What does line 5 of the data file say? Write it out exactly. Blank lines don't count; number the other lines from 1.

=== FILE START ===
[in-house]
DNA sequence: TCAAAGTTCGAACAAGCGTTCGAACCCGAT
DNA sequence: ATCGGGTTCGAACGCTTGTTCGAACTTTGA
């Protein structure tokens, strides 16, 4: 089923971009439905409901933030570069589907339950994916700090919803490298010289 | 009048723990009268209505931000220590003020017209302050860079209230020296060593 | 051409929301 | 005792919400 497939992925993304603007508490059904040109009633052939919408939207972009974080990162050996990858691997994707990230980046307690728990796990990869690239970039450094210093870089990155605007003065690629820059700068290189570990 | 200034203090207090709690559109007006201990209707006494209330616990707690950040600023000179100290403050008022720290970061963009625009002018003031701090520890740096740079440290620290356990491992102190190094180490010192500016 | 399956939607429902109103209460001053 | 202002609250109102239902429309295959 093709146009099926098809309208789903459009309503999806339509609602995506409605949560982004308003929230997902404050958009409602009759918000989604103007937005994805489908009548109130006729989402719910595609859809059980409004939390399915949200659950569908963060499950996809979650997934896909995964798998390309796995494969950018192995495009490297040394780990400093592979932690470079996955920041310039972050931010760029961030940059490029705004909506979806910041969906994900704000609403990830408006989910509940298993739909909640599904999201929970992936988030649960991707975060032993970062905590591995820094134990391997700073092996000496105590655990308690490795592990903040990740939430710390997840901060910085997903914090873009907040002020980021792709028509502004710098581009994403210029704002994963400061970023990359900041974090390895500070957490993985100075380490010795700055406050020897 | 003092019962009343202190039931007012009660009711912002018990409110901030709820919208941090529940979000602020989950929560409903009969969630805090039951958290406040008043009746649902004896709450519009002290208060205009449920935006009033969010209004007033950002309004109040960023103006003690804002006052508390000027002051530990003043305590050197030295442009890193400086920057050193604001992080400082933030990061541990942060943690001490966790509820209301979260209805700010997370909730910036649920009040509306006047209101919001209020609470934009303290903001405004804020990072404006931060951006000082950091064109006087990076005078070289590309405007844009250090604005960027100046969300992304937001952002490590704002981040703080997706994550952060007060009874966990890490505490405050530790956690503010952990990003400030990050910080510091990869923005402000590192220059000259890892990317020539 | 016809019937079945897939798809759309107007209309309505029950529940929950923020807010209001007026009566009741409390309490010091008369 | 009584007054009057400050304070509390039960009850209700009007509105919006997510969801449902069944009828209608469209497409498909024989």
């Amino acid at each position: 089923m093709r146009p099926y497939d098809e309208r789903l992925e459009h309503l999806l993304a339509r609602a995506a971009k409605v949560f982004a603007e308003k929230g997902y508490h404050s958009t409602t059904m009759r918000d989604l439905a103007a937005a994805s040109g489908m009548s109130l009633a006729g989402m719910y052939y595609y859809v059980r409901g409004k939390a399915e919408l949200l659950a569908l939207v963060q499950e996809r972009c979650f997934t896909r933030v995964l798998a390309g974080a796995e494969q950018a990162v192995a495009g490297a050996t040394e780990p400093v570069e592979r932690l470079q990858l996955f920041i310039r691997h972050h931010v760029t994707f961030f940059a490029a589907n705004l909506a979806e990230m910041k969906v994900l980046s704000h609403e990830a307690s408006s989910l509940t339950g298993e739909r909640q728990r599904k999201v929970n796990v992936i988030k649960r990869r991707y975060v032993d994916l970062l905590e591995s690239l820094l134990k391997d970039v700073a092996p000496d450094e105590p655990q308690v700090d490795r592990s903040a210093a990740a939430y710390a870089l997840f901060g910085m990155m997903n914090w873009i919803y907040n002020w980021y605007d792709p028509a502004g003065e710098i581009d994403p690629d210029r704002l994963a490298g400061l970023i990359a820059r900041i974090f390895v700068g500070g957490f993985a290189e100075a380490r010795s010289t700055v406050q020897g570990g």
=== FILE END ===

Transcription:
């Amino acid at each position: 089923m093709r146009p099926y497939d098809e309208r789903l992925e459009h309503l999806l993304a339509r609602a995506a971009k409605v949560f982004a603007e308003k929230g997902y508490h404050s958009t409602t059904m009759r918000d989604l439905a103007a937005a994805s040109g489908m009548s109130l009633a006729g989402m719910y052939y595609y859809v059980r409901g409004k939390a399915e919408l949200l659950a569908l939207v963060q499950e996809r972009c979650f997934t896909r933030v995964l798998a390309g974080a796995e494969q950018a990162v192995a495009g490297a050996t040394e780990p400093v570069e592979r932690l470079q990858l996955f920041i310039r691997h972050h931010v760029t994707f961030f940059a490029a589907n705004l909506a979806e990230m910041k969906v994900l980046s704000h609403e990830a307690s408006s989910l509940t339950g298993e739909r909640q728990r599904k999201v929970n796990v992936i988030k649960r990869r991707y975060v032993d994916l970062l905590e591995s690239l820094l134990k391997d970039v700073a092996p000496d450094e105590p655990q308690v700090d490795r592990s903040a210093a990740a939430y710390a870089l997840f901060g910085m990155m997903n914090w873009i919803y907040n002020w980021y605007d792709p028509a502004g003065e710098i581009d994403p690629d210029r704002l994963a490298g400061l970023i990359a820059r900041i974090f390895v700068g500070g957490f993985a290189e100075a380490r010795s010289t700055v406050q020897g570990g």